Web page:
T.H.: It’s worth a shot.

Joseph: They’re required to do it here in California too. Ultimately, in most counties here in California, if the parents cannot agree on anything, sometimes they’ll settle certain aspects of custody. But if there’s not a single issue that’s agreed on, that social worker ultimately writes a recommendation to the courts. Now, from an evidentiary standpoint, that report is pure hearsay. But there’s an exception here in California that allows judges to read that. Now, judges don’t simply rubber stamp that recommendation, but it is very persuasive to the court. And ultimately, that helps people really narrow the issues down. So say, for example, if we’re talking about an absent parent and they come and say, I want equal time with my child. Now, say a father has not been involved in a child’s life for four years, or even quite frankly, beyond a year, there’s going to need to be a substantial reintegration period. So in cases that I have, where we deal with that, they’re not getting 50/50 right off the bat. That would be essentially a step up plan. Can they request a trial on that issue? Absolutely, but that’s not going to be for a very long period of time after at least it’s shown that there’s some consistency with regard to step ups. So if I look at the other end of that option, where if there’s a parent that’s fighting over a particular day and they just won’t back down, well, I guess in your situation particularly, T.H., what was his reason for that? Was there a specific reason that he wanted that day? Or was it just kind of?

T.H.: No. There’s never really a rational reason for many of the things that he fights for.

Jessica: He’s just a difficult guy.

T.H.: He’s extremely difficult. And he’s a numbers guy. So that’s how I know it all comes down to the numbers and how the formula works out. And so that involved another night. That was really it. I mean, we didn’t settle until I said this is what it’s going to have to be, on the day he wanted to settle. I had to write it in.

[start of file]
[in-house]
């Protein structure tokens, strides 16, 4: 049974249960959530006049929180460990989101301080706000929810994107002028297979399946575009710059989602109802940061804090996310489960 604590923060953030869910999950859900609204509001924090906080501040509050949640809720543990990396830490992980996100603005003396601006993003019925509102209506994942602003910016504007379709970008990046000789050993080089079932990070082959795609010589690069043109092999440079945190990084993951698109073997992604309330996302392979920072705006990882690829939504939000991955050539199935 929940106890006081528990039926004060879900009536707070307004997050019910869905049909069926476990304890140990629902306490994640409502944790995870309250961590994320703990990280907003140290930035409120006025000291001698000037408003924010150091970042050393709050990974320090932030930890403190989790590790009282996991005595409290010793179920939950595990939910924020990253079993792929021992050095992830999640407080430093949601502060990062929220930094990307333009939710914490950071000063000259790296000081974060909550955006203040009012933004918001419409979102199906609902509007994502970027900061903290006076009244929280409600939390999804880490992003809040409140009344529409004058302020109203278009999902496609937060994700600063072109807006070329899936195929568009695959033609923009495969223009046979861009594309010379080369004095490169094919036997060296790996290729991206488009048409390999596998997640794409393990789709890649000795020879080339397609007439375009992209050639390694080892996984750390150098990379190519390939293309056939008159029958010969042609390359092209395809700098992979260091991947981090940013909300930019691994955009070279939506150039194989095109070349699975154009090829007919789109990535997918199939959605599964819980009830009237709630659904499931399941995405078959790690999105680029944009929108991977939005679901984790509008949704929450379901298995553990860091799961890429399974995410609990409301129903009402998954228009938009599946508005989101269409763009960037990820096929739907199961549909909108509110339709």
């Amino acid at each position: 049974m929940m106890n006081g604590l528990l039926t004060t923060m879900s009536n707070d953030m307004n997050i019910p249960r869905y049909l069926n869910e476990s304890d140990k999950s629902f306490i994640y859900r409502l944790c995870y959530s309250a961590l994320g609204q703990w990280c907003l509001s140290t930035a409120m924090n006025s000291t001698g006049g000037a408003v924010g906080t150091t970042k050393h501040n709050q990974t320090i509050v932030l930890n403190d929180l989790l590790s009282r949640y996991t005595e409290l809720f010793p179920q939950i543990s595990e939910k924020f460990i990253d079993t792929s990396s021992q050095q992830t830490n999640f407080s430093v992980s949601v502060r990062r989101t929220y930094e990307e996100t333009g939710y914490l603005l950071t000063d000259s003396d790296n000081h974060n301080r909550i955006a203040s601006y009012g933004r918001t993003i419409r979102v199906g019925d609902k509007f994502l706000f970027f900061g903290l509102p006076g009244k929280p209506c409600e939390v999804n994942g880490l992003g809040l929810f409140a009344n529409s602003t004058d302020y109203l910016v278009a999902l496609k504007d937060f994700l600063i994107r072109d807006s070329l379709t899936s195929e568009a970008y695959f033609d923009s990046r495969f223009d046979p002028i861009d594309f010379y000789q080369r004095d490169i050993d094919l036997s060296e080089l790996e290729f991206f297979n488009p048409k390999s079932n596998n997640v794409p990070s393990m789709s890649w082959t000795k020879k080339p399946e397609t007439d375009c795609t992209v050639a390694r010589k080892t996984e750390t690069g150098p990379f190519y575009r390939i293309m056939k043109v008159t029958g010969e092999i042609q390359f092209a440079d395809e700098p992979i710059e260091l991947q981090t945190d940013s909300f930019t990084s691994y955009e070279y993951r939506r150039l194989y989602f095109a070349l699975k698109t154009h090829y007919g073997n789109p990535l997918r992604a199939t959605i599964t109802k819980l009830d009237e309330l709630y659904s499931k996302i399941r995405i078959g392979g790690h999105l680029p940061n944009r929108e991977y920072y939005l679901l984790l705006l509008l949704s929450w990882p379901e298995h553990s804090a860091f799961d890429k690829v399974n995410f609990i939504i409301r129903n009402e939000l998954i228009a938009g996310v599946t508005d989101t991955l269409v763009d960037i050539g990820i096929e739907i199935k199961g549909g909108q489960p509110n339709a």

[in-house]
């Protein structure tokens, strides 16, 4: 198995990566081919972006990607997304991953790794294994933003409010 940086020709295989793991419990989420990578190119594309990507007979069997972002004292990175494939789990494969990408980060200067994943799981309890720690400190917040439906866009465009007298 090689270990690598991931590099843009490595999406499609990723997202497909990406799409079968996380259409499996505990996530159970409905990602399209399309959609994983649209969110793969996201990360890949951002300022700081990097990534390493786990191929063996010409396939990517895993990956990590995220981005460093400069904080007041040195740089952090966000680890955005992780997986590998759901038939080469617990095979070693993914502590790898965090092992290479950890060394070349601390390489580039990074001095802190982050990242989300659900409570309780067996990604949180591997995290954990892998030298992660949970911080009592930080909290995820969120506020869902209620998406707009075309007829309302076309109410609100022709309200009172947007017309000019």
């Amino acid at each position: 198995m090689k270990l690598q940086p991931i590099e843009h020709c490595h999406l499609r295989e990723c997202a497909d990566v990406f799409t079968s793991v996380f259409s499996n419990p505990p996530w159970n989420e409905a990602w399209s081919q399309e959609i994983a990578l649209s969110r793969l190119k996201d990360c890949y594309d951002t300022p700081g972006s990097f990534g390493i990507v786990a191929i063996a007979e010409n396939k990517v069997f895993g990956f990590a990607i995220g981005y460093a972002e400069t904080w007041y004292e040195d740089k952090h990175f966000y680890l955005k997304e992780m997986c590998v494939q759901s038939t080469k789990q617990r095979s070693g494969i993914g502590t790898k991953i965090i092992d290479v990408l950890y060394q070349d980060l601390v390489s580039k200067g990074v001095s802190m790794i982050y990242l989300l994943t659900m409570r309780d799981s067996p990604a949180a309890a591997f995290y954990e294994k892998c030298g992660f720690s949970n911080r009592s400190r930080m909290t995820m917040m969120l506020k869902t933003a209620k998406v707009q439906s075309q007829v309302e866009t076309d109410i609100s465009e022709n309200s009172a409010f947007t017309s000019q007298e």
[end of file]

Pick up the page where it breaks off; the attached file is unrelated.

Joseph: So here’s something that I would have looked at, and this would have worked either for trial or for settlement, and I’ll say especially for trial. If it’s very clear, and it sounds like it probably was in your situation, that somebody’s just proposing custody and calculating numbers thinking I just want to make sure my child support isn’t low, well, is that parent actually available to do it? Is there a demonstrable track record that shows dad has been doing it for say, the past six months? And if there’s not, I can tell you a judge is highly disinclined to want to do that. Again, those are all tools for settlements as well. That if this is not something that is even feasible, it’s not going to happen.

T.H.: Right, so really just–I mean, unfortunately, you need both people to be rational and you need both lawyers to communicate properly on your behalf. When you all are out looking for your lawyer, make sure you have someone who is approachable. Mine was not approachable. She was a bulldog. But Jessica had a meeting with Daren’s first lawyer and walked out of there in tears and said–what did you say?